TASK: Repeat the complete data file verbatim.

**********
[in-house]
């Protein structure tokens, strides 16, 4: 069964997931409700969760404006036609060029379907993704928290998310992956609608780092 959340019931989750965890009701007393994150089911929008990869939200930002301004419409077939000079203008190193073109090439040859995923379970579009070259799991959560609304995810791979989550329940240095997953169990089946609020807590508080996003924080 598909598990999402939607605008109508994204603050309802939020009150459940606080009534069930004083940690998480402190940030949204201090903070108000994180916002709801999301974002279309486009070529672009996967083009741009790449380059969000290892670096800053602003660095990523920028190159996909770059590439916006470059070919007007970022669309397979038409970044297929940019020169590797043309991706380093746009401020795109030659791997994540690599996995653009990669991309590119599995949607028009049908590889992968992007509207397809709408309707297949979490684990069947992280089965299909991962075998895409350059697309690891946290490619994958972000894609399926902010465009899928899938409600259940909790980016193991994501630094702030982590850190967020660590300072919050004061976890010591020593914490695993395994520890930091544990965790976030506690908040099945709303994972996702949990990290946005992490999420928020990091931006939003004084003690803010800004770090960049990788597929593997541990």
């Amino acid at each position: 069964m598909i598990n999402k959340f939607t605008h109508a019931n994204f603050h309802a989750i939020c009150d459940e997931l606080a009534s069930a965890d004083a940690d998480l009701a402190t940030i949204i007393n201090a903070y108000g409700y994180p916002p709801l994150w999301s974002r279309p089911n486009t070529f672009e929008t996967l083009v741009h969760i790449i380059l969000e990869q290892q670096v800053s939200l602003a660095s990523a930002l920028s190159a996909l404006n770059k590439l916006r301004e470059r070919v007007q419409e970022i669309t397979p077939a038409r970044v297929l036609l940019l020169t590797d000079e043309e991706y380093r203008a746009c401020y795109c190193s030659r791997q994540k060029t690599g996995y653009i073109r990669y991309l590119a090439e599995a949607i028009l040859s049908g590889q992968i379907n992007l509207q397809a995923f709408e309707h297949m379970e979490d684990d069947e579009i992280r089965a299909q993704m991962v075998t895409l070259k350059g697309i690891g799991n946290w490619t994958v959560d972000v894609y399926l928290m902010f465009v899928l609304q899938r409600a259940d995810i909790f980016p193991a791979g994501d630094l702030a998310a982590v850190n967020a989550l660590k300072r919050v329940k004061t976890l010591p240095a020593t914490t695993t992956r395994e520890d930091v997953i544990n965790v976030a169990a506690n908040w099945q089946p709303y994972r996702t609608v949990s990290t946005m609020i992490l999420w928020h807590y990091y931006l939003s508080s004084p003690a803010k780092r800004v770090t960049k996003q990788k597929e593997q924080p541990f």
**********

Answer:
[in-house]
């Protein structure tokens, strides 16, 4: 069964997931409700969760404006036609060029379907993704928290998310992956609608780092 959340019931989750965890009701007393994150089911929008990869939200930002301004419409077939000079203008190193073109090439040859995923379970579009070259799991959560609304995810791979989550329940240095997953169990089946609020807590508080996003924080 598909598990999402939607605008109508994204603050309802939020009150459940606080009534069930004083940690998480402190940030949204201090903070108000994180916002709801999301974002279309486009070529672009996967083009741009790449380059969000290892670096800053602003660095990523920028190159996909770059590439916006470059070919007007970022669309397979038409970044297929940019020169590797043309991706380093746009401020795109030659791997994540690599996995653009990669991309590119599995949607028009049908590889992968992007509207397809709408309707297949979490684990069947992280089965299909991962075998895409350059697309690891946290490619994958972000894609399926902010465009899928899938409600259940909790980016193991994501630094702030982590850190967020660590300072919050004061976890010591020593914490695993395994520890930091544990965790976030506690908040099945709303994972996702949990990290946005992490999420928020990091931006939003004084003690803010800004770090960049990788597929593997541990």
């Amino acid at each position: 069964m598909i598990n999402k959340f939607t605008h109508a019931n994204f603050h309802a989750i939020c009150d459940e997931l606080a009534s069930a965890d004083a940690d998480l009701a402190t940030i949204i007393n201090a903070y108000g409700y994180p916002p709801l994150w999301s974002r279309p089911n486009t070529f672009e929008t996967l083009v741009h969760i790449i380059l969000e990869q290892q670096v800053s939200l602003a660095s990523a930002l920028s190159a996909l404006n770059k590439l916006r301004e470059r070919v007007q419409e970022i669309t397979p077939a038409r970044v297929l036609l940019l020169t590797d000079e043309e991706y380093r203008a746009c401020y795109c190193s030659r791997q994540k060029t690599g996995y653009i073109r990669y991309l590119a090439e599995a949607i028009l040859s049908g590889q992968i379907n992007l509207q397809a995923f709408e309707h297949m379970e979490d684990d069947e579009i992280r089965a299909q993704m991962v075998t895409l070259k350059g697309i690891g799991n946290w490619t994958v959560d972000v894609y399926l928290m902010f465009v899928l609304q899938r409600a259940d995810i909790f980016p193991a791979g994501d630094l702030a998310a982590v850190n967020a989550l660590k300072r919050v329940k004061t976890l010591p240095a020593t914490t695993t992956r395994e520890d930091v997953i544990n965790v976030a169990a506690n908040w099945q089946p709303y994972r996702t609608v949990s990290t946005m609020i992490l999420w928020h807590y990091y931006l939003s508080s004084p003690a803010k780092r800004v770090t960049k996003q990788k597929e593997q924080p541990f």